# Math Help - wouldnt the navier stokes equation would be much easier by using the finite volume me

1. ## wouldnt the navier stokes equation would be much easier by using the finite volume me

wouldn't the naiver stokes equation would be much easier to solve by using the finite volume method ?

2. Originally Posted by janemba
wouldn't the naiver stokes equation would be much easier to solve by using the finite volume method ?
Much easier compared against what?

3. compared to solving naiver stokes equations

4. The Navier-Stokes equations are indeed very difficult to solve analytically. However it is not the fact that they are of a very high level that we shouldn't attempt to solve them. This means that it is important to understand the equations, and live with the fact that very often we need to be satisfied with exact solutions of approximate equations, approximate solutions to the exact equations or even with approximate solutions to approximate equations of NS.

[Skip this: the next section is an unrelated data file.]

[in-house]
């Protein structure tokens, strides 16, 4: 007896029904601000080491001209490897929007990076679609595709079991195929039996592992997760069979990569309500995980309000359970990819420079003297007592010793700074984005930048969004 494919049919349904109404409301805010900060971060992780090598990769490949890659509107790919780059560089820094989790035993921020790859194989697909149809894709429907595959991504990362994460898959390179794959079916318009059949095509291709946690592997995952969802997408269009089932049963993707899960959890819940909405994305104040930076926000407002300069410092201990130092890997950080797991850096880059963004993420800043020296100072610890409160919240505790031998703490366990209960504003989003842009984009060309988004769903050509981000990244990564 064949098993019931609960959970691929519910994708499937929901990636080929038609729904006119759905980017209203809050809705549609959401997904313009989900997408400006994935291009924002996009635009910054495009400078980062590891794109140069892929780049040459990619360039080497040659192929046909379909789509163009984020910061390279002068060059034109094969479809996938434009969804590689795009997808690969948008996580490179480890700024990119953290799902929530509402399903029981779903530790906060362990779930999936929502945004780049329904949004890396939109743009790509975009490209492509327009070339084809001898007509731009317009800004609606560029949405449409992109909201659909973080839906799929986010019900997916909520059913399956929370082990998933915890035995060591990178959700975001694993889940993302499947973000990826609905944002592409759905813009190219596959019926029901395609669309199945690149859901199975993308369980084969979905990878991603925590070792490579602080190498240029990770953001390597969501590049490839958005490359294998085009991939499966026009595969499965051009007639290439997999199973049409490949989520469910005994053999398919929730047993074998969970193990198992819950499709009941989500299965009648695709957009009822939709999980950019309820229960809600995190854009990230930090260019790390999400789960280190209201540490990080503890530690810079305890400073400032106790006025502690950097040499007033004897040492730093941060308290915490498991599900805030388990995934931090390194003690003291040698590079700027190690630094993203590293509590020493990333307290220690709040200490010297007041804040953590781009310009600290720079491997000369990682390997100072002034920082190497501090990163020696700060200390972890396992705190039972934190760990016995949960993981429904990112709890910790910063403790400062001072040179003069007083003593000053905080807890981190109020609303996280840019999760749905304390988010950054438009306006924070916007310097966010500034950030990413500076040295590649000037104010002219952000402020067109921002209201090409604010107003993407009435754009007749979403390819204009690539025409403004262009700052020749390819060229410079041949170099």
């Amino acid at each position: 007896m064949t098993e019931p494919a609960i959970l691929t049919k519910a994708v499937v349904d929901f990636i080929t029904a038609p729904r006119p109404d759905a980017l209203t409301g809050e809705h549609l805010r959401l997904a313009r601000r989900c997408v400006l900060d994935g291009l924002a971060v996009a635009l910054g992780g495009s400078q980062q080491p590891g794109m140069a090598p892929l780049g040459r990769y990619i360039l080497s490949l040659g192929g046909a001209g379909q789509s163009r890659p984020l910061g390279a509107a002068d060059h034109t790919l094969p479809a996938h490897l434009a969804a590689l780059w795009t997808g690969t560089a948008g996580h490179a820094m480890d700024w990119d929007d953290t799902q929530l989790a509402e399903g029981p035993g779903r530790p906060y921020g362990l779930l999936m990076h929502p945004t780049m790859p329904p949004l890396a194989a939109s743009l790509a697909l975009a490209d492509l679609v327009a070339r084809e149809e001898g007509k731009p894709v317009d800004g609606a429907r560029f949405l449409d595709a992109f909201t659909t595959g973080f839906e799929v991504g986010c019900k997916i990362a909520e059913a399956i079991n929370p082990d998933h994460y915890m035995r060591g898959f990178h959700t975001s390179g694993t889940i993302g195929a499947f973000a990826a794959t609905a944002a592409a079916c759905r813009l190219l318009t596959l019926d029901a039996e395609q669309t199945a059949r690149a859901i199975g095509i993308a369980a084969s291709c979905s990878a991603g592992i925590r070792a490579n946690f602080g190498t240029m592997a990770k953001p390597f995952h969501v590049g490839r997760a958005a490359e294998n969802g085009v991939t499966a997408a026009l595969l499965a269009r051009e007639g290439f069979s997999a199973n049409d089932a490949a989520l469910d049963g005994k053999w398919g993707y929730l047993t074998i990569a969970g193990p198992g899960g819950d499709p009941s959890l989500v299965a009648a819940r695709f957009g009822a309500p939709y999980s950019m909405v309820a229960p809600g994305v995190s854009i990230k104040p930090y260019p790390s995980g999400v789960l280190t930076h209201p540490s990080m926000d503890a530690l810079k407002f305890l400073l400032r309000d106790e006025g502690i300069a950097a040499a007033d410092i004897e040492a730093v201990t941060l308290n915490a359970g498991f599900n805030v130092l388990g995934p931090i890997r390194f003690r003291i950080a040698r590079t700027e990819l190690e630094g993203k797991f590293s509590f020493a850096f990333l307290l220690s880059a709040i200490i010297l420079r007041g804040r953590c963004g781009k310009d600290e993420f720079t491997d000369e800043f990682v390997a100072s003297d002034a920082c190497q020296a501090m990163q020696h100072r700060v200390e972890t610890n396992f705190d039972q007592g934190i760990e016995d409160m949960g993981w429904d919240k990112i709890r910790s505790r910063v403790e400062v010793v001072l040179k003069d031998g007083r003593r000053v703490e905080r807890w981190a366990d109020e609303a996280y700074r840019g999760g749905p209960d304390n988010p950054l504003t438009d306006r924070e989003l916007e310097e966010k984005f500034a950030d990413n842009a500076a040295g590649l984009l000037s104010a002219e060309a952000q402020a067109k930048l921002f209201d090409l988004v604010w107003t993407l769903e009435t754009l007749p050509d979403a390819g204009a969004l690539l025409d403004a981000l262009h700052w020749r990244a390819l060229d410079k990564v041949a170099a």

This fact makes numerical methods very attractive. And indeed the NS equations are available in numerical form as Computational Fluid Dynamics. This uses the finite volume method. However this does not mean that everything is solvable now, on the contrary. One needs to make a detailed 3D CAD model and has to create a high quality grid in the domain. This takes up most of the time of the calculation engineer. After this all the boundary conditions and solver strategies must be set-up. Then the model has to be calculated and finally the results can be analyzed (if the calculation converged). One point of attention is the turbulence which is inherent a part of flow and has to be modeled as well because calculating this directly is nowadays for practical cases still impossible.

So in the end it is a matter of the problem difficulty you want to solve. Is it more or less comparable to a known simple geometry and are formula's available or derivable? If so, calculate everything analytically, if not go to the (very expensive) CFD packages.

NS much easier by finite volume? Certainly not.

Hope this clears a few things.